–so that’s one idea for the founding of six major magic schools (meaning that they have more than 100 students per year taught) of the US. (I did see a post on tumblr that suggested four or five schools, but it only went into locations (the only specific one they mentioned was New Orleans I think) so that was one of the seeds for this history as well (and sorry I can’t remember where I saw it)). There ought to be several smaller schools as well, due to philosophical differences if nothing else. Maybe sometime in the future, I’ll go into how the 20th century changed the wizarding schools and what they ought to look like today.

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The Anti-Ilvermoarnyey Rant

Okay, so I can’t help it. Everyone’s all excited about the new Pottermore reveals and honestly, each one has been pissing me off more and more. Chatter would have you believe that Potter-universe is a deep, wonderfully magical place, but there are giant holes and gaps that increase each time that Rowling posts a new bit.

All of my problems with the recent additions have to deal with J.K. Rowling’s blatant ignorance of American cultural history and present (something pointed out since the first posting). Sure, she wrote up a new magic school and you can get sorted into one of Ilvormony’s (is that misspelled? Not sure. Don’t care) houses! It ought to be cool as an American to have a piece of Potter-verse on our doorstep instead of being completely ignored (I mean, did the US, Canada, or Mexico get even one mention? What about the rest of the world?). Unfortunately, the new houses are stolen from indigenous tribes’ religions! As that second link points out, the ‘history’ that Rowling was setting up for North American wizarding world’s relations to indigenous tribes was bad enough in the first place, but this reinforcement is terrible.

Perhaps as bad as the Ilvermoney’s (Did I get it that time?) houses is the ‘histories.’ First, there’s no distinction made between Canada, US, and Mexico. We’re all lumped together as ‘North America.’ Time frames where incredible amounts of change happened are lumped together and glossed over that the lack of details makes the fiction meaningless. Harry Potter’s wizarding world has always been removed from the ‘Muggle’ or ‘No-Maj’ world (which, okay, what the hell? How does ‘No magic’ become ‘No-Maj’ and why is North America using a different name anyway? A multitude of languages has always been spoken on this continent, but if we’re predominately English, French, and Spanish speakers, why aren’t we using Muggle or another language’s word? No one would reinvent the wheel. If Muggle’s the Brit word since forever, then our word should be at least related to it.) Ahem, anyway, magic history and muggle history often seem divided, which honestly makes the wizards seem rather stupid. Why doesn’t Mr. Weasley know how to work the damn Tube station? People manage initial contact with the concept without having a teenager describe it to them. But particularly in the case of US history, divorcing the magic and muggle worlds is a huge slap in the face. Consider, for a second, coming from Virginia in the Civil War and getting a letter telling you to go north to learn how to deal with this weird crap you’ve been doing. Or being a slave-child or coming from a reservation and going to school that tells you ‘Never share your power with your (filthy) Muggle parents!’ Those examples are from over a hundred years ago, sure, but recent considerations aren’t much better. Conflicts were numerous (and ongoing) when America began desegregation, didn’t this affect the magic school as well? Everyone just, got along?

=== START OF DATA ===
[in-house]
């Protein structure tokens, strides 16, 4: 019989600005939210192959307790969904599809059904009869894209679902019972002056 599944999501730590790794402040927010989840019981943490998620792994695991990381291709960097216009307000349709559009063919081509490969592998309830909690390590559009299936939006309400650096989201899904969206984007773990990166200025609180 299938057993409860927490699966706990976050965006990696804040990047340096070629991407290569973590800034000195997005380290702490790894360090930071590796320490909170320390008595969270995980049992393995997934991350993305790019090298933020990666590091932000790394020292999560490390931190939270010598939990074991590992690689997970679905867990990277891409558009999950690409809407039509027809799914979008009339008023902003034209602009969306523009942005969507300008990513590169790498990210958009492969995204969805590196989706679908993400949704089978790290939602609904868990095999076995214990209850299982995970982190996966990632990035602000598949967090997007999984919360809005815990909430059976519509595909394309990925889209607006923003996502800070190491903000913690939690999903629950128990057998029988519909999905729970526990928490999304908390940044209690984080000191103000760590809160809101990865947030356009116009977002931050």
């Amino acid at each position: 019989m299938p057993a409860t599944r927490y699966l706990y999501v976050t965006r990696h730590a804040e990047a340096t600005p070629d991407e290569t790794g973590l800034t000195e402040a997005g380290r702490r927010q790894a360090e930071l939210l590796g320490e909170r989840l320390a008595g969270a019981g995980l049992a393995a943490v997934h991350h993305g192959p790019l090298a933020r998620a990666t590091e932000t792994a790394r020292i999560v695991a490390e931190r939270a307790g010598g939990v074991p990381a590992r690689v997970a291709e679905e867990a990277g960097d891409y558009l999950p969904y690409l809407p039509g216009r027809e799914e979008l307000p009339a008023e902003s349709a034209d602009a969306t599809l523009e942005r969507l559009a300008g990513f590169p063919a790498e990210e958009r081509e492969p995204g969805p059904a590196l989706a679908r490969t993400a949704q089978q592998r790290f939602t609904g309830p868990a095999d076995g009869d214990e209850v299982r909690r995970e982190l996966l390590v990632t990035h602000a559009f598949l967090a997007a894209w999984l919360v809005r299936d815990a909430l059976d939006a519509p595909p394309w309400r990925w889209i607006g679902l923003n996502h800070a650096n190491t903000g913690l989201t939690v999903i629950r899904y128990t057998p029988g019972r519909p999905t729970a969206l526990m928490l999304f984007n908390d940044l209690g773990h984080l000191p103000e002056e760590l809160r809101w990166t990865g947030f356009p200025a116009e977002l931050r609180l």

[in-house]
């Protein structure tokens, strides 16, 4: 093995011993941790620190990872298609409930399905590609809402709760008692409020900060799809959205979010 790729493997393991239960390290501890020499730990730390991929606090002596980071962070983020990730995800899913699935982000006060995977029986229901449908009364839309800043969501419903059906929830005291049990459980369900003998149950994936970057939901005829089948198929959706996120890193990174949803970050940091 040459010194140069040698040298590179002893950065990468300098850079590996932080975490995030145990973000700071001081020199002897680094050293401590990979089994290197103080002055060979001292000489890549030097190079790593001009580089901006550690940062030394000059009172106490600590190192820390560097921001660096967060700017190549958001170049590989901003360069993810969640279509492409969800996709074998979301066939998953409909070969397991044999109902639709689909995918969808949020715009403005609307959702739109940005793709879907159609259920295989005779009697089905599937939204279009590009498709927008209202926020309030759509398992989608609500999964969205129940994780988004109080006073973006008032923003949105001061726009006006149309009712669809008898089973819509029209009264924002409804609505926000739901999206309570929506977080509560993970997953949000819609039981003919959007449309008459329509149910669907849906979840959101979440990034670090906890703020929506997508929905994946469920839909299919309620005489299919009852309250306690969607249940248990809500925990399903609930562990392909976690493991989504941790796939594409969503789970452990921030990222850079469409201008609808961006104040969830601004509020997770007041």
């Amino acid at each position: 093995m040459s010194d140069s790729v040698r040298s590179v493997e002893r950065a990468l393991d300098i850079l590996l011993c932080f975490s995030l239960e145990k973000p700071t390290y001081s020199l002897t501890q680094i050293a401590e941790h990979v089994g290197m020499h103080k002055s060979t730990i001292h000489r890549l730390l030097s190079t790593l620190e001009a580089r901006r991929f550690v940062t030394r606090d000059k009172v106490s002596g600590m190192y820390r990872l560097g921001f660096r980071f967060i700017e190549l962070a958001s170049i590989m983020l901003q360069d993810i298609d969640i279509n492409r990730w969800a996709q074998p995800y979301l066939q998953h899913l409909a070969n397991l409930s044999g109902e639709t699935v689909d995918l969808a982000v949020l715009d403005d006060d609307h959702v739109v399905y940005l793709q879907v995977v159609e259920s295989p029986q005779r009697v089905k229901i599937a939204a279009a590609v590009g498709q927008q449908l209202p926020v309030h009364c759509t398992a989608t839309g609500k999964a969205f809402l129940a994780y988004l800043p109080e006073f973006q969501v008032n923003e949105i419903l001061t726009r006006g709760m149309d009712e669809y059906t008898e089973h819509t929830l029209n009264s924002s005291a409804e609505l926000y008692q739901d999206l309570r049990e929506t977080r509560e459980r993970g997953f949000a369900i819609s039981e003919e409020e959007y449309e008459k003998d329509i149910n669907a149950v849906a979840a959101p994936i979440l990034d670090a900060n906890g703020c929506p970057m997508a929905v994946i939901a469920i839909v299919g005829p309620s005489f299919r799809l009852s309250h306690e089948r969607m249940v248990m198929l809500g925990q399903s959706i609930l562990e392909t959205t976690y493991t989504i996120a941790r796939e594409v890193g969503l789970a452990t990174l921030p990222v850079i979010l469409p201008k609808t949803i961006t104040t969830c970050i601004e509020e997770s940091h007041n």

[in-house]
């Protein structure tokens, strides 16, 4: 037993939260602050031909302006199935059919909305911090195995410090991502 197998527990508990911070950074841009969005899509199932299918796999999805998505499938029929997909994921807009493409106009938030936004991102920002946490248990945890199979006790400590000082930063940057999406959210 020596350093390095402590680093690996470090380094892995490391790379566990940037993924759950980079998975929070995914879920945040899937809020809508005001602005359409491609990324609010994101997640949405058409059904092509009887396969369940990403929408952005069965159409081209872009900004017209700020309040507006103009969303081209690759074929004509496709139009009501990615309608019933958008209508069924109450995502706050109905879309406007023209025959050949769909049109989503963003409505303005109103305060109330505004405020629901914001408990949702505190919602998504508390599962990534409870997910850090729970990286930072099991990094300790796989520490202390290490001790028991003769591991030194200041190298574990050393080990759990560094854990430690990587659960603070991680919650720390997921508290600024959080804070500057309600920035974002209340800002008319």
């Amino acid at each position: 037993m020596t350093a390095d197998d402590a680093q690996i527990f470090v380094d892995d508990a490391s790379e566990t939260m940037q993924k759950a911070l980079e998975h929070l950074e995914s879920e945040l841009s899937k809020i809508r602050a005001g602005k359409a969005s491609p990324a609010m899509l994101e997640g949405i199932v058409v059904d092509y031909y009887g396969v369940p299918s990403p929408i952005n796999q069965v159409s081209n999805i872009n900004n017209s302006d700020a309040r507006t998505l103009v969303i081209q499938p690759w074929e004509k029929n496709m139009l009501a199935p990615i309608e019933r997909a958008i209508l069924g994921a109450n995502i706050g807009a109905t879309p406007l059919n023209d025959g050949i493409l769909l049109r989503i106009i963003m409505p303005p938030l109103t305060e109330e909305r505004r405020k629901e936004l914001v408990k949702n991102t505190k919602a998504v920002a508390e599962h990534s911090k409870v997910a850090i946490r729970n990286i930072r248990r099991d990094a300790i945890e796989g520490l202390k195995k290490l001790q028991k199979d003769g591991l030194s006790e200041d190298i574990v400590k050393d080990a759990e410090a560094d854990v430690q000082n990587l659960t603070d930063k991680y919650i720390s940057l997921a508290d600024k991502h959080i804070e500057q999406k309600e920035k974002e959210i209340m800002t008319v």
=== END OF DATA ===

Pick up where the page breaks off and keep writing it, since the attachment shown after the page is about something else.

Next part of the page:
Oh, yeah, and despite the population of an entire continent, we only have one wizarding school? Where does that begin to make sense? My imagination has been running away with me on what America’s wizarding history ought to look like, and I can come up with six schools and one university just for the US. I will admit too much ignorance in Mexican and Canadian histories to write up schools for them as well.

I just find it completely ironic that Rowling’s twitter has been exploding with Brexit texts this week, even ones calling out racism, and she (and whoever’s beta-ing this shit) has completely participated in cultural erasure. As an anthropologist, I’m angry at the disregard for myth structures. As a writer, I’m angry at the lazy world-building. As a reasonable human being, I’m freaking pissed at the mistreatment of non-white culture. Stay as excited as you want to about the new products being unveiled this year, but this has firmly placed Fantastic Beasts and Where to Find Them in my “Do Not Watch” list.

Demons and Dialects and Writing

Right, so recently I started the rewrite of Possession and Other Invitations. I’m taking the story slow this time and making sure to compile all the needed notes for things that–well most of this will never get a mention, but there’s something gratifying about being able to answer literally anything about my story and world setting. This doesn’t mean I’m writing every little thing down. I focus on crafting the world setting guidelines. See, with enough principles in place, knowing every detail is easily done and doesn’t actually take up that much headspace (which when you’ve got multiple worlds competing for brain power, simplicity is a mind saver).